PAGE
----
Georgia - Some of my housemates brew beer and it takes them a very long time and makes a massive mess. So how would tech help speed this up?
Peter - It’s just a rumour! I’ve seen a photo, that’s all.
Chris - Do you just add alcohol then? Do you put the booze in as a separate supply?
Peter - It probably actually creates the alcohol as is any Beer Kit would do.
Georgia - And when you say foldable phones like I'm imagining a flip phone...
Peter - No I think it'd be more than that. I think the LCD screens are becoming flexible more and more, in time we will have packaging on the side of our cola cam which will actually have your own message on it. Hello Peter. Drink me.
Georgia - And what about out of the home? What about travelling? Is there any big changes coming?
Peter - Well outside the home autonomous vehicles are moving on. There's still a lot of societal and regulatory work that needs to be done before they become adopted.
Georgia - We are constantly hearing though autonomous vehicles are sort of they're coming they're coming they're coming but do you reckon 2019 will be the year?
Peter - No, there’ll be a lot going on in the background, there's a lot of work going on in terms of vision systems etc., where we went to see progress but not that much. About 18 months ago I was on the programme talking about taxis in Dubai. These are effectively drones. They still haven't arrived yet.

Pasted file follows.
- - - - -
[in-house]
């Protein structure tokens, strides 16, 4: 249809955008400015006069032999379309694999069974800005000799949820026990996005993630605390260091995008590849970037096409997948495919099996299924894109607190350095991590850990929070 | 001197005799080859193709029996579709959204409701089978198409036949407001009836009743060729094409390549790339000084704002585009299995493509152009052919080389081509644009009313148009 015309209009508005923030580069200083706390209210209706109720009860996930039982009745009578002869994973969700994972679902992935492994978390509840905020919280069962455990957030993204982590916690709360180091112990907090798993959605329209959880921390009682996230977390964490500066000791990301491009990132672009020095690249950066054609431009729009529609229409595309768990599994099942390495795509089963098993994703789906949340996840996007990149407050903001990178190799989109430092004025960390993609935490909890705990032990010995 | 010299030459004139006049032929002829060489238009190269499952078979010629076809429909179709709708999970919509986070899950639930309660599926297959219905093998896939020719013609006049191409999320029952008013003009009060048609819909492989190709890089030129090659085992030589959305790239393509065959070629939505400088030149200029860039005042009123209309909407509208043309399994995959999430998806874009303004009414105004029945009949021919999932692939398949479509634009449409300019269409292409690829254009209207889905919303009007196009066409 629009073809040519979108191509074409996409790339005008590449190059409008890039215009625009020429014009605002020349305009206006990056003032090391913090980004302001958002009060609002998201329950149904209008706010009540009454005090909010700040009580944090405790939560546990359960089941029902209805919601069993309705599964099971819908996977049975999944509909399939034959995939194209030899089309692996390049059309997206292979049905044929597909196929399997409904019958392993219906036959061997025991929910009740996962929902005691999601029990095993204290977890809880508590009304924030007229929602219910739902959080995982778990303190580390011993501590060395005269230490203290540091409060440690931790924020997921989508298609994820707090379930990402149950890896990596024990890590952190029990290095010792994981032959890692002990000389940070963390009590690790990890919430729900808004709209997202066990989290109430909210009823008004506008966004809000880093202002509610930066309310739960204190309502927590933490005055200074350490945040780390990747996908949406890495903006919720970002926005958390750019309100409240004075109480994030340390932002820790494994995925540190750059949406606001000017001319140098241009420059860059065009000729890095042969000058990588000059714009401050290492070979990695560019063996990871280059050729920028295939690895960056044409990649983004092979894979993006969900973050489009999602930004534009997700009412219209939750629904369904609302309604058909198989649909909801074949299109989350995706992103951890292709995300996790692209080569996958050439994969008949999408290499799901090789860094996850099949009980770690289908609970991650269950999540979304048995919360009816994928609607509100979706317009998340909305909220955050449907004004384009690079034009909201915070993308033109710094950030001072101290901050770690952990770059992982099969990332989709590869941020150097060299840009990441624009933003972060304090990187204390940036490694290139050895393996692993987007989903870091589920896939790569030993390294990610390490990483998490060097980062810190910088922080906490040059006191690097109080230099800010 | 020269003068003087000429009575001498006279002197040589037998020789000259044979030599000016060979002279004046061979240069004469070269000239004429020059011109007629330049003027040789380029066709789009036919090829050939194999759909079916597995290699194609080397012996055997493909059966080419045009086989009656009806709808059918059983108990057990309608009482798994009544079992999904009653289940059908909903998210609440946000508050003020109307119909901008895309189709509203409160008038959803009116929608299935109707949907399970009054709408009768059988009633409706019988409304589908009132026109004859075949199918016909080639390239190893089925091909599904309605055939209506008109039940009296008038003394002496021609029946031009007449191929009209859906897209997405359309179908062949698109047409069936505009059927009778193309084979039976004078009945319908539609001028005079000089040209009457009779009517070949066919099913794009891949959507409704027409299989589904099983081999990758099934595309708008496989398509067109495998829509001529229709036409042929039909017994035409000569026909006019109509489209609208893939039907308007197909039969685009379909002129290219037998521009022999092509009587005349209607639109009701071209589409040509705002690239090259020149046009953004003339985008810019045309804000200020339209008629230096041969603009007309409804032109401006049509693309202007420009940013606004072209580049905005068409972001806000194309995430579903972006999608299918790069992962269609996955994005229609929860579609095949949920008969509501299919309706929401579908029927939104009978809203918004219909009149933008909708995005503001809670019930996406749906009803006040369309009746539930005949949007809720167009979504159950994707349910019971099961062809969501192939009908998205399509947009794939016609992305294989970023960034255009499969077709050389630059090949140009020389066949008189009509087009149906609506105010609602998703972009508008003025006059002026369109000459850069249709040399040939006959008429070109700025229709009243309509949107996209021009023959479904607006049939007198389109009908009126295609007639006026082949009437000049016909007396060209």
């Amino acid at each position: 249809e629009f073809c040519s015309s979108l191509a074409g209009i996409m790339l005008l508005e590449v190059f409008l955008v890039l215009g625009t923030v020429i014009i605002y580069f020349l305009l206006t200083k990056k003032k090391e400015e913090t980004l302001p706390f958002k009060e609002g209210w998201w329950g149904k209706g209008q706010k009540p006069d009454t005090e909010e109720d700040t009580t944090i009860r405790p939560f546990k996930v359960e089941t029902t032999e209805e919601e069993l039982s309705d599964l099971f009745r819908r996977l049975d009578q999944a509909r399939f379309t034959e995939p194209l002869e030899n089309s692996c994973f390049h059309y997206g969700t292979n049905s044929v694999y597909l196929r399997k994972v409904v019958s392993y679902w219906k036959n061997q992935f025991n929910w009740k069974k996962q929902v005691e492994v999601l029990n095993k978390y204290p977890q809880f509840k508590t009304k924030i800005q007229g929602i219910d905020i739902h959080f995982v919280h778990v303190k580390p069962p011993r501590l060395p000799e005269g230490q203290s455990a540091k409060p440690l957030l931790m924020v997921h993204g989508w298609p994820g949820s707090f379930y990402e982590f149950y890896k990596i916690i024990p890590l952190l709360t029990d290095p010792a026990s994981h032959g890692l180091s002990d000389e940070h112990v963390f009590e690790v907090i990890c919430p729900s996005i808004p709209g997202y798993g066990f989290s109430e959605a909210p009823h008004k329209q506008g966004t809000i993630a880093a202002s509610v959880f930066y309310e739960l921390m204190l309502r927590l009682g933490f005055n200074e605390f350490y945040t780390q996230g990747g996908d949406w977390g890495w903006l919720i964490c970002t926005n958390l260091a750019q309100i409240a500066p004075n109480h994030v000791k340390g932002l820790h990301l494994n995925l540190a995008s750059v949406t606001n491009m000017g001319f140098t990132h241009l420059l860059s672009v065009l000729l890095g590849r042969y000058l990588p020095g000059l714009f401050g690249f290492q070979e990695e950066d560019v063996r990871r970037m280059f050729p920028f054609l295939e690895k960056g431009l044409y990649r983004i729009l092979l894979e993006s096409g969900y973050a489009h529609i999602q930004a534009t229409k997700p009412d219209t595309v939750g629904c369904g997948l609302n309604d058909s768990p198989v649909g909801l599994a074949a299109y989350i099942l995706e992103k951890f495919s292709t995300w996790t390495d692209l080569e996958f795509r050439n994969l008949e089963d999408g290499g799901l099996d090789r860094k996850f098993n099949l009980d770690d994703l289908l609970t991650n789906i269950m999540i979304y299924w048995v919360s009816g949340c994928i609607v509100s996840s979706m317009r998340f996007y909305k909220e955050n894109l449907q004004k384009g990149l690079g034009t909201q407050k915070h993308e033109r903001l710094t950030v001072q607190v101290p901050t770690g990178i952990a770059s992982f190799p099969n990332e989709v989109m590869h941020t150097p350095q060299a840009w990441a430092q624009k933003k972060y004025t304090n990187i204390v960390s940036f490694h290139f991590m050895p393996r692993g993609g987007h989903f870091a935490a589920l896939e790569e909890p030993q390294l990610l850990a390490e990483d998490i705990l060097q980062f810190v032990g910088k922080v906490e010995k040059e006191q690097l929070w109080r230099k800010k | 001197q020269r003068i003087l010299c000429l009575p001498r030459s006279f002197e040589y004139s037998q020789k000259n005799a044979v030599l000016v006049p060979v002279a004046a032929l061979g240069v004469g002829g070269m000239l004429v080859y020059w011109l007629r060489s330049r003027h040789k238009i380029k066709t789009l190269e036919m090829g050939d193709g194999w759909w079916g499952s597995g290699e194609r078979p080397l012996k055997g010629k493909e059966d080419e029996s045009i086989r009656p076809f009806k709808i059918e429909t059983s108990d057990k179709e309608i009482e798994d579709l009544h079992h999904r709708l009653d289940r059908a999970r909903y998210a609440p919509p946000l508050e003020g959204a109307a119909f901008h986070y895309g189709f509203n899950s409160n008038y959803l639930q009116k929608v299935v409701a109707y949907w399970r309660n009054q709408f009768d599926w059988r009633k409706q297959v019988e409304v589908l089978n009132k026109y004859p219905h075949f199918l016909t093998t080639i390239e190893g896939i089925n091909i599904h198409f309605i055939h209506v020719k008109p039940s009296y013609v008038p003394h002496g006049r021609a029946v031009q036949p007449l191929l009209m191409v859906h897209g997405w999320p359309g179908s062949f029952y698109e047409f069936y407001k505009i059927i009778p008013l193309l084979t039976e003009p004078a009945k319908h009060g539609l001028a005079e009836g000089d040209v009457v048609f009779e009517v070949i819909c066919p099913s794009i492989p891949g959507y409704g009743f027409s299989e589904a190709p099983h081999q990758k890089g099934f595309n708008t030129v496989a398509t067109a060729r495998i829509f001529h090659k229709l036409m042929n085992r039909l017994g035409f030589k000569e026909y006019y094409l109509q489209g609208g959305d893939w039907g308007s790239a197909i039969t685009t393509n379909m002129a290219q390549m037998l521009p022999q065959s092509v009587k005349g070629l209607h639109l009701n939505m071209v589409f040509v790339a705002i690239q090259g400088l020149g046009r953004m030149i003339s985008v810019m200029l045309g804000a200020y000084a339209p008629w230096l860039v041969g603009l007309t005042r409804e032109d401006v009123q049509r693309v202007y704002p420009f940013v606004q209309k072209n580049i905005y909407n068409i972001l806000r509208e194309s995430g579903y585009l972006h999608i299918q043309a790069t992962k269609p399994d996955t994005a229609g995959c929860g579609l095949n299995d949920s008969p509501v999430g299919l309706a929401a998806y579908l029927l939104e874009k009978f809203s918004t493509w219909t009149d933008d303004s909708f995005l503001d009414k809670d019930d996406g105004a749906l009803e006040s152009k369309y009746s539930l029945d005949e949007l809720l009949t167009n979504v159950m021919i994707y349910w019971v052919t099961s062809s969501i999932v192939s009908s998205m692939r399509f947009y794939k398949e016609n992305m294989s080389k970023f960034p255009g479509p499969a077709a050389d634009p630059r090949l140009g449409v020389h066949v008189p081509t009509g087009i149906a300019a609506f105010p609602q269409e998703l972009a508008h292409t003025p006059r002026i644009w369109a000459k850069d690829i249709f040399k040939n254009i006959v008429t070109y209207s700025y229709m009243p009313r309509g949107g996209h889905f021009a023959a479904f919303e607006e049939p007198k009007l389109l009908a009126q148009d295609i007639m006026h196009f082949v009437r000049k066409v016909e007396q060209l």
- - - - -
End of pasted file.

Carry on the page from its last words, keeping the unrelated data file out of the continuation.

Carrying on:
Chris - They’ve got hover bikes though because I was asked to comment on this recently. They're equipping the police with these things which are basically a motorbike with 4 fans one, two on the front two on the back and it looks like a really good way to take someone's head off actually if you were to come in a little bit low. They're un-enclosed fan blades, if you fell off you would mince yourself.
Peter - They're actually Wankel engines and in there, four Wankel engines. Whether they’ll get adopted I don’t know, but he's really working that project for many years.
Georgia - I'd like one of them for Christmas.
Chris - You wouldn’t want to fall off Georgia I'm not kidding because literally these massive blades going around thousands of revs a minute. They’d mince you.